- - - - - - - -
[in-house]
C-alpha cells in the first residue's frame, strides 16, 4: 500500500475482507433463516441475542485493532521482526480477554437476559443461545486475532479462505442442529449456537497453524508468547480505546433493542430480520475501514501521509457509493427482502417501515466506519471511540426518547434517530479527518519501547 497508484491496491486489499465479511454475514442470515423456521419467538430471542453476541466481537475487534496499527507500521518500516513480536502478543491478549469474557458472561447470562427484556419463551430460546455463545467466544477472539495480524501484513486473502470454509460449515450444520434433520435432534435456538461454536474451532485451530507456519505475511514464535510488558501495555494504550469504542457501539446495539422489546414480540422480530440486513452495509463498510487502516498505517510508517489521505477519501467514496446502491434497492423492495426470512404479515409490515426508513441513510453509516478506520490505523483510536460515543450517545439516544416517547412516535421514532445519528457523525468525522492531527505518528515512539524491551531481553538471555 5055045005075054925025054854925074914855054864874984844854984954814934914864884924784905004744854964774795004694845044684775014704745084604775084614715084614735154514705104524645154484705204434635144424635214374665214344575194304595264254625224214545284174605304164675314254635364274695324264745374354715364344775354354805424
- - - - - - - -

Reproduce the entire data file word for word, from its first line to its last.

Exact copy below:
[in-house]
C-alpha cells in the first residue's frame, strides 16, 4: 500500500475482507433463516441475542485493532521482526480477554437476559443461545486475532479462505442442529449456537497453524508468547480505546433493542430480520475501514501521509457509493427482502417501515466506519471511540426518547434517530479527518519501547 497508484491496491486489499465479511454475514442470515423456521419467538430471542453476541466481537475487534496499527507500521518500516513480536502478543491478549469474557458472561447470562427484556419463551430460546455463545467466544477472539495480524501484513486473502470454509460449515450444520434433520435432534435456538461454536474451532485451530507456519505475511514464535510488558501495555494504550469504542457501539446495539422489546414480540422480530440486513452495509463498510487502516498505517510508517489521505477519501467514496446502491434497492423492495426470512404479515409490515426508513441513510453509516478506520490505523483510536460515543450517545439516544416517547412516535421514532445519528457523525468525522492531527505518528515512539524491551531481553538471555 5055045005075054925025054854925074914855054864874984844854984954814934914864884924784905004744854964774795004694845044684775014704745084604775084614715084614735154514705104524645154484705204434635144424635214374665214344575194304595264254625224214545284174605304164675314254635364274695324264745374354715364344775354354805424